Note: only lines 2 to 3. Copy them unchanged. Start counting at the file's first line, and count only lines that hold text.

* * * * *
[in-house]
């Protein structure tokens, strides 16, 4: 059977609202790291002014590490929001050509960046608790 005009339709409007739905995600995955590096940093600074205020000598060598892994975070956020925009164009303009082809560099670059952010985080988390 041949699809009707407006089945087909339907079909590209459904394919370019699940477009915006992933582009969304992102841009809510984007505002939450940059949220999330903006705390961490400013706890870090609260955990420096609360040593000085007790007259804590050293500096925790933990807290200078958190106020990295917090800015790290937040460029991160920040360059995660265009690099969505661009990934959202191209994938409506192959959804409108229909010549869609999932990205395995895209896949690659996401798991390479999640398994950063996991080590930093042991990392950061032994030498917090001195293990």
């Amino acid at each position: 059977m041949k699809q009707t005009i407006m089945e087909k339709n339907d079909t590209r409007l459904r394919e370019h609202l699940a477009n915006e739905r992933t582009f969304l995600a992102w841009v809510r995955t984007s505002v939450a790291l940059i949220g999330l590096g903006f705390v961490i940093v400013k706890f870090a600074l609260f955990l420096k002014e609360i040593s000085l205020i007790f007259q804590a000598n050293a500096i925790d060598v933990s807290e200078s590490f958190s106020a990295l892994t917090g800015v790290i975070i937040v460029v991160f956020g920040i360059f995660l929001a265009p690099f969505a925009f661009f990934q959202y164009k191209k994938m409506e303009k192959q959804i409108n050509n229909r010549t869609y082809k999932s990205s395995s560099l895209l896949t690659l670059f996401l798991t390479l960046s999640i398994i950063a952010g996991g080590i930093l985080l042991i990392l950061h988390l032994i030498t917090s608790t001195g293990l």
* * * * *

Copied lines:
């Protein structure tokens, strides 16, 4: 059977609202790291002014590490929001050509960046608790 005009339709409007739905995600995955590096940093600074205020000598060598892994975070956020925009164009303009082809560099670059952010985080988390 041949699809009707407006089945087909339907079909590209459904394919370019699940477009915006992933582009969304992102841009809510984007505002939450940059949220999330903006705390961490400013706890870090609260955990420096609360040593000085007790007259804590050293500096925790933990807290200078958190106020990295917090800015790290937040460029991160920040360059995660265009690099969505661009990934959202191209994938409506192959959804409108229909010549869609999932990205395995895209896949690659996401798991390479999640398994950063996991080590930093042991990392950061032994030498917090001195293990």
């Amino acid at each position: 059977m041949k699809q009707t005009i407006m089945e087909k339709n339907d079909t590209r409007l459904r394919e370019h609202l699940a477009n915006e739905r992933t582009f969304l995600a992102w841009v809510r995955t984007s505002v939450a790291l940059i949220g999330l590096g903006f705390v961490i940093v400013k706890f870090a600074l609260f955990l420096k002014e609360i040593s000085l205020i007790f007259q804590a000598n050293a500096i925790d060598v933990s807290e200078s590490f958190s106020a990295l892994t917090g800015v790290i975070i937040v460029v991160f956020g920040i360059f995660l929001a265009p690099f969505a925009f661009f990934q959202y164009k191209k994938m409506e303009k192959q959804i409108n050509n229909r010549t869609y082809k999932s990205s395995s560099l895209l896949t690659l670059f996401l798991t390479l960046s999640i398994i950063a952010g996991g080590i930093l985080l042991i990392l950061h988390l032994i030498t917090s608790t001195g293990l």